The Devil and Andrew Jackson

 

 

(I originally posted this back in 2010.  Old Hickory is back in the news because of President Trump’s musings upon him.  As a result I decided to repost this.)

 

 

We have had  great presidents, and one of them, although Republican as I am I bridle on bestowing the title upon him, was Andrew Jackson. No one was ever neutral about Old Hickory. He is described as the father of the Democrat party. Actually, both major parties owe their existence to him. The Whig party, the main ancestor of the modern Republican party, was founded in opposition to Jackson’s policies. For his entire life he stormed through the pages of American history, and he was many things during his life but never dull.

As a 13 year old POW during the American Revolution he refused to polish a British officer’s boots and received a saber slash across his head for his defiance, a scar he bore proudly for the rest of his life. Here we see Jackson’s life in miniature: a refusal to bend no matter what the consequences. By the age of 14 his mother and immediate family were dead and he was left a penniless orphan. By the age of 20 in 1787 he was an attorney, still penniless. Restless and ambitious, he set out for the Tennessee frontier where attorneys were rare, but litigation was not. By sheer determination Jackson carved a name for himself, first as Solicitor, we would say state’s attorney, of the Western District of North Carolina now part of Tennessee, and then as the first Congressman for Tennessee in 1796, before being elected a US Senator for Tennessee in 1797. In 1798 he was appointed a judge for the Tennessee Supreme Court. When charging juries before their deliberations, he would always say: “Do what is right between these parties; that is what the law always means.” It was proper that he did that. Jackson’s knowledge of the law was so minimal, due to his lack of education, that he probably could not have instructed them on the actual law applicable in most cases in any event, and because Jackson throughout his life strove to do what was right, but only by his lights of what was right.

In 1791 he married Rachel Jackson. Theirs was the great presidential love match. Jackson loved “his Rachel” to idolatry, and in his eyes she was perfection. In 1794 they learned to their intense dismay that her first husband had not divorced her prior to 1791 as she and Jackson had thought. She had been separated from her first husand since 1788, but prior to her marriage to Jackson her first husband had merely filed a document with the court stating his intention to divorce her. The divorce was not granted until 1793. The Jacksons quickly remarried. His political enemies used the scandal against him for the rest of his life, to the intense and bitter anger of Jackson. He often said that he could easily forgive what his enemies said against him, but that he could never forgive their attacks against Rachel. As Rachel grew older she became more religious and caused Jackson to become more religious. By all accounts she was a very good and charitable woman, and it was the great tragedy of Jackson’s life that she died just before he left for Washington to assume his duties as President. (more…)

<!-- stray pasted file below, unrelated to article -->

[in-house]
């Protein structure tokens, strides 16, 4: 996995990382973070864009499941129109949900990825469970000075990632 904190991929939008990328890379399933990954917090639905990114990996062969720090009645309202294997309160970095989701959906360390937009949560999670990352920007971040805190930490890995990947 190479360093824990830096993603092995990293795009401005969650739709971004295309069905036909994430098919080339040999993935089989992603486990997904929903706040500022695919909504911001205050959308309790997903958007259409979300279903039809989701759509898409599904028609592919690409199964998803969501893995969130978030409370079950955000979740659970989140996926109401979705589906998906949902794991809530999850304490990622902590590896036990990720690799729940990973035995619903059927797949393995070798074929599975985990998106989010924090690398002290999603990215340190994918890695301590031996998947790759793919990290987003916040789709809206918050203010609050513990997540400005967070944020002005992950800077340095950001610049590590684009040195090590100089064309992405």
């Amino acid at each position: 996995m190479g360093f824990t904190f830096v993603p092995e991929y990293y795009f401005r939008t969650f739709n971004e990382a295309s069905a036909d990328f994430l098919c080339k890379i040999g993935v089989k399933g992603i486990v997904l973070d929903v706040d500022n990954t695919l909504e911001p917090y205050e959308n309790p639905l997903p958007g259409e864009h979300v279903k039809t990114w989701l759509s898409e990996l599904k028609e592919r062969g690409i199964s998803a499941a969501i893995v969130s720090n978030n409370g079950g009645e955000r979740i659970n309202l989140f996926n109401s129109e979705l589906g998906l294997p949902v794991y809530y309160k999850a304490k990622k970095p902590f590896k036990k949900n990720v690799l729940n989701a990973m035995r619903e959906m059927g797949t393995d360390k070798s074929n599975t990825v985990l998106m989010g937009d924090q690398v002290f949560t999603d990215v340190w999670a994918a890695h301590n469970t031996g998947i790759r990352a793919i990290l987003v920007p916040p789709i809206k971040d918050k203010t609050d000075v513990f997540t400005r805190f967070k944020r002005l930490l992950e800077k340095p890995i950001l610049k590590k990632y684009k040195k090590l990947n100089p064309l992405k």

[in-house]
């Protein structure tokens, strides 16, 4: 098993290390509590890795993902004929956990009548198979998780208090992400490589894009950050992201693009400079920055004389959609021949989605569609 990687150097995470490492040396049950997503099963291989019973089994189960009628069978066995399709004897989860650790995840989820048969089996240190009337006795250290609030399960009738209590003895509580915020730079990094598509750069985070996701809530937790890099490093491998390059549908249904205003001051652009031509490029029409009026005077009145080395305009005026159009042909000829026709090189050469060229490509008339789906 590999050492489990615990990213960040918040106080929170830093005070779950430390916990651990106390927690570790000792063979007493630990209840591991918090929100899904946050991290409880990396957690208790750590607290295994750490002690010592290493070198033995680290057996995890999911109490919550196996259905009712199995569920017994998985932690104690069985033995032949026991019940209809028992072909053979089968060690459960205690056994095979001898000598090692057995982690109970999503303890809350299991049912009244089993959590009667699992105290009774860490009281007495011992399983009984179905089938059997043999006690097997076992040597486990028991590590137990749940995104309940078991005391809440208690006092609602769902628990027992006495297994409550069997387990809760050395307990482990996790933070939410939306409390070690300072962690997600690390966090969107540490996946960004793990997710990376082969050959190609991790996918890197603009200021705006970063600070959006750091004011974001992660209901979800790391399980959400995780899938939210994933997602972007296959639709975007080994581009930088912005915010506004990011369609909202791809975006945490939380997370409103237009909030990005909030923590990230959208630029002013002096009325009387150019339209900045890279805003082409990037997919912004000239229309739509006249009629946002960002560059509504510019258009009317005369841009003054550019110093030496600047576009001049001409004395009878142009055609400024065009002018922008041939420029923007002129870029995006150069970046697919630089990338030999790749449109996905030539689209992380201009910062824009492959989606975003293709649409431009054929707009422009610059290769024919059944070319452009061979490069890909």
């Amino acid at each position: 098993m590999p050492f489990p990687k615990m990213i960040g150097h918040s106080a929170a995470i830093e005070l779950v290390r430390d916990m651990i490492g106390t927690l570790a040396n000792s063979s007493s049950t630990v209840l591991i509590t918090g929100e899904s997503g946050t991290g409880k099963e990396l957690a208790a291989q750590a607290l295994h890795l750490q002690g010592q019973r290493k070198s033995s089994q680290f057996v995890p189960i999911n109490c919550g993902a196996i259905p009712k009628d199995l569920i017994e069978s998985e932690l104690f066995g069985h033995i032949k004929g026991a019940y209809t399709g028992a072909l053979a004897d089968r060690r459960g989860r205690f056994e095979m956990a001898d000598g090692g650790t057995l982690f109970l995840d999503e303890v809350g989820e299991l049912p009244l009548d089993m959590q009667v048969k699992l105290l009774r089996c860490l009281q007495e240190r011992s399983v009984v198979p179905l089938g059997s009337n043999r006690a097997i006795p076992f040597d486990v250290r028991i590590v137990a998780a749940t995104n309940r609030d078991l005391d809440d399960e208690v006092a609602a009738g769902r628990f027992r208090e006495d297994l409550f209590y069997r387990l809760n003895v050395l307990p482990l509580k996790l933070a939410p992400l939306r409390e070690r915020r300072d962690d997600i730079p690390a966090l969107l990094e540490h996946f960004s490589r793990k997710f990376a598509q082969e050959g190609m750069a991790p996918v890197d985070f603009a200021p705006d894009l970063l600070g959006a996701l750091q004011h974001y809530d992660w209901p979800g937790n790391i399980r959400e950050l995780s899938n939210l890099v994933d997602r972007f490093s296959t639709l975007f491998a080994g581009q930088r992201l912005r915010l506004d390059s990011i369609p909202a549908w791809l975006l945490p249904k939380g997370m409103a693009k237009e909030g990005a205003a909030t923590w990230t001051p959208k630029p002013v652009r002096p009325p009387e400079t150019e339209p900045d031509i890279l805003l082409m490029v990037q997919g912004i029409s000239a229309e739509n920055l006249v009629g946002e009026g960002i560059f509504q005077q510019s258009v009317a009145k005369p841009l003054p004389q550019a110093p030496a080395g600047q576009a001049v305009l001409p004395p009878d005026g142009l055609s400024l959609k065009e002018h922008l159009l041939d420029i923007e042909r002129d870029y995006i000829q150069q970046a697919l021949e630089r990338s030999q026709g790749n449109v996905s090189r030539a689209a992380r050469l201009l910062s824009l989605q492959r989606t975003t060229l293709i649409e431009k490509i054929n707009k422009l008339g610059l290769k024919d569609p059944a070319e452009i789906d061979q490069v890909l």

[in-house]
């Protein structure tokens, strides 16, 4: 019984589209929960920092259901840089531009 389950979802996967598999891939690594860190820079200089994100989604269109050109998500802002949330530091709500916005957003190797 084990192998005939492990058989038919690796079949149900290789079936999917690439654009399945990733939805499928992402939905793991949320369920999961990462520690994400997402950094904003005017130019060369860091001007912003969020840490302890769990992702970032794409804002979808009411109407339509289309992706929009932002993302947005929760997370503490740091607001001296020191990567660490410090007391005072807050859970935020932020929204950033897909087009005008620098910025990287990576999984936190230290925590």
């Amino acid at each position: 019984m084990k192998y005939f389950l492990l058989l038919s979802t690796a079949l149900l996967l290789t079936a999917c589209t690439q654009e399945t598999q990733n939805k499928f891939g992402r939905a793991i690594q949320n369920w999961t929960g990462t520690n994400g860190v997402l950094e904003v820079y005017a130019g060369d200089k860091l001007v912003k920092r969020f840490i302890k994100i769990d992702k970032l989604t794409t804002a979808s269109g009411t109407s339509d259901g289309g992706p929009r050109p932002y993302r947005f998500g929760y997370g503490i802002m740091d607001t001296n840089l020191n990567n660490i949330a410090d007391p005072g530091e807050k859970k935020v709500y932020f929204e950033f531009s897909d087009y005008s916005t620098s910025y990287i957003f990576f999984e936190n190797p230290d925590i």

Published in: on May 4, 2010 at 5:30 am  Comments (8)  
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Bandit Sons of Illinois?

My post yesterday on Governor Ford caused me to be curious about how his sons ended up being lynched in Kanas in 1872 by Kansas Regulators, a group of vigilantes active in Kansas at that time.

Information is sparse as to the two sons, Thomas and Seville, called Charles, but apparently they fought for the Union during the Civil War.  Seville Ford lost an arm during that conflict.  After the war they went to Kansas.  Seville Ford became known as One-Arm Charlie, a bartender and leader of a band of outlaws who specialized in rustling cattle.  Tom, who may have been associated with the gang, was caught by Kansas Regulators riding in a buggy with a member of his brother’s gang and lynched in 1872.

One-Arm Charlie was put on trial and acquitted of cattle rustling due to lack of witnesses.  After the trial Kansas Regulators found him at the bar where he was bartending and lynched him, his death also occuring in 1872. (more…)

Published in: on May 4, 2010 at 4:43 am  Comments (3)  
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